Smartphone owners are now solidly the majority in the United States; 56% of all Americans now own a smartphone, up from 46% in February 2012. As smartphone penetration continues to rise, ownership of feature phones (35% of Americans) continues to fall, as does the percentage of the population that doesn’t have a cell phone, down to 9% of US Adults. According to research from the latest Pew Internet and American Life Project report, smartphone growth is outpacing declines in feature phones and no cell phones, with smartphone ownership rising 60% from 2011 to 2013.
Highlights of the report include:
1. Men show greater adoption of smartphones than women, with 59% of men reporting ownership vs. 53% of women
2. Smartphone penetration is highest among younger demographics; 81% of 25-34 year olds own smartphones, followed by 79% of 18-24 year old. Smartphone adoption continues to lag among older populations, with only 18% of 65+ year olds owning a smartphone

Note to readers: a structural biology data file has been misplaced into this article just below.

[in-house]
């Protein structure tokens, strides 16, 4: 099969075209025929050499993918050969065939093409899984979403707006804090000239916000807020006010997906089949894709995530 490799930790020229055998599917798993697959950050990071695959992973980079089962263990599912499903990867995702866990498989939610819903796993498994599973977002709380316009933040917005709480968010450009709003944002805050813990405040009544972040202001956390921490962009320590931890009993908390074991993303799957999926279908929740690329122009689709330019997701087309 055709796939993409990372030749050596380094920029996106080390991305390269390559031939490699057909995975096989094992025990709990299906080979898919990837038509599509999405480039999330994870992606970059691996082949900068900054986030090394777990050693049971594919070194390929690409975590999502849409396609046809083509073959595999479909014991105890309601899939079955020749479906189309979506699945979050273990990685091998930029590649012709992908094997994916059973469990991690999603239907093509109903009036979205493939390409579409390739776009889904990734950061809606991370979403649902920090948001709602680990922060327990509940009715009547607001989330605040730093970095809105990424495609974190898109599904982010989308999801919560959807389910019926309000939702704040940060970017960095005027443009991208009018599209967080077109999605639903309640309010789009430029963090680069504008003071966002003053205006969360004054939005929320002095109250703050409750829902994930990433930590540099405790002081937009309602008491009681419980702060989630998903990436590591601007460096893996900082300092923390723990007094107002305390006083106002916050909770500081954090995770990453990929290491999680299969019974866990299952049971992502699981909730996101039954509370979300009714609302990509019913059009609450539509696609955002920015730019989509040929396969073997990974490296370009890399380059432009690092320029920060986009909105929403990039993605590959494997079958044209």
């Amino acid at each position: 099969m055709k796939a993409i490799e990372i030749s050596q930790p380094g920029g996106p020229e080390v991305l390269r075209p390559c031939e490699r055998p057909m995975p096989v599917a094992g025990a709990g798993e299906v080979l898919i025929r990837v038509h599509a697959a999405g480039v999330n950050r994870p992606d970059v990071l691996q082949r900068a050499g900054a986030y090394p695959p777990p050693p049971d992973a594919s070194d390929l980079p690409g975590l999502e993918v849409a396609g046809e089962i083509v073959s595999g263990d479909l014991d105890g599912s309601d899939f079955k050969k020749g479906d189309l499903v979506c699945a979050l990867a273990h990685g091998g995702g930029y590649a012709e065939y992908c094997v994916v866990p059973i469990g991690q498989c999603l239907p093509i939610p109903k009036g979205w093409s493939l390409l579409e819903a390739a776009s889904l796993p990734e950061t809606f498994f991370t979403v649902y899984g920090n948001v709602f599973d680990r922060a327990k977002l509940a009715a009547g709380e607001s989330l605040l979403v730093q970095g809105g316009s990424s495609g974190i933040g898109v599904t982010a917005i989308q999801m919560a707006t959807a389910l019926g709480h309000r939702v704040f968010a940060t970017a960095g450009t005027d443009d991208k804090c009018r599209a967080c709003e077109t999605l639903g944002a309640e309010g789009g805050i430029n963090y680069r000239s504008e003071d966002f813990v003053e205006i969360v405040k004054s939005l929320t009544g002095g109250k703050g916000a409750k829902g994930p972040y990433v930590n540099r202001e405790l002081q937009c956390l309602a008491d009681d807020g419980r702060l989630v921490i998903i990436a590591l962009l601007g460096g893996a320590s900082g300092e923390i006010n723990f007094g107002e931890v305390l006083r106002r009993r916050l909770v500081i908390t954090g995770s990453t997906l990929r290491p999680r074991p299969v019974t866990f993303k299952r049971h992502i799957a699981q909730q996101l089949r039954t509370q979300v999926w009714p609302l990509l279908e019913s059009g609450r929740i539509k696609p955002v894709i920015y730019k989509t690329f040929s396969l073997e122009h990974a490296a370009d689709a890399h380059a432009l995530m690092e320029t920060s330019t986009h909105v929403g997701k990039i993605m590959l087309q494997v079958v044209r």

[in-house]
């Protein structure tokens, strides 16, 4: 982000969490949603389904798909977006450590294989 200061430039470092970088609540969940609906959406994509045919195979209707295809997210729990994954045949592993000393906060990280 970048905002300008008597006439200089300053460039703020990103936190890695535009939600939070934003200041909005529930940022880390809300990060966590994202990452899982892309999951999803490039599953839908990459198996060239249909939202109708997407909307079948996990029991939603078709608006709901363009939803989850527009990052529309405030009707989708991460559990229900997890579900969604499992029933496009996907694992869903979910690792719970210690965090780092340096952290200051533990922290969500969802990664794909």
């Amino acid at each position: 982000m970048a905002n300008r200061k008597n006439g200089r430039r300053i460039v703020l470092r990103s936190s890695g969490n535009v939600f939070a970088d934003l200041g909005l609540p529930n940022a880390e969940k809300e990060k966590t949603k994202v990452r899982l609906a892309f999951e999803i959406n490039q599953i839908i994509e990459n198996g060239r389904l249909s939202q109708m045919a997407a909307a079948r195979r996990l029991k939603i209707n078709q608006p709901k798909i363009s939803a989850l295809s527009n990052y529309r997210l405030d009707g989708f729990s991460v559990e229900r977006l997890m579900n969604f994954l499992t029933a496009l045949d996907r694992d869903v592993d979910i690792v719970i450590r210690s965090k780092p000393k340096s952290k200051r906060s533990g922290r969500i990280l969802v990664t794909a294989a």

3. Higher income households show the greatest levels of ownership; 78% of people with a household income of $75K+ own smartphones while only 43% of people with a household income of less than $30K own smartphones
4. Android remains the top platform of choice with 28% penetration, followed closely by iPhone at 25%
See Pew’s report for more demographic information: age, ethnicity, education, income, geography; information on platform choice over time, and a look at the notable demographic differences between Android and iPhone owners.
Source: Pew, June 2013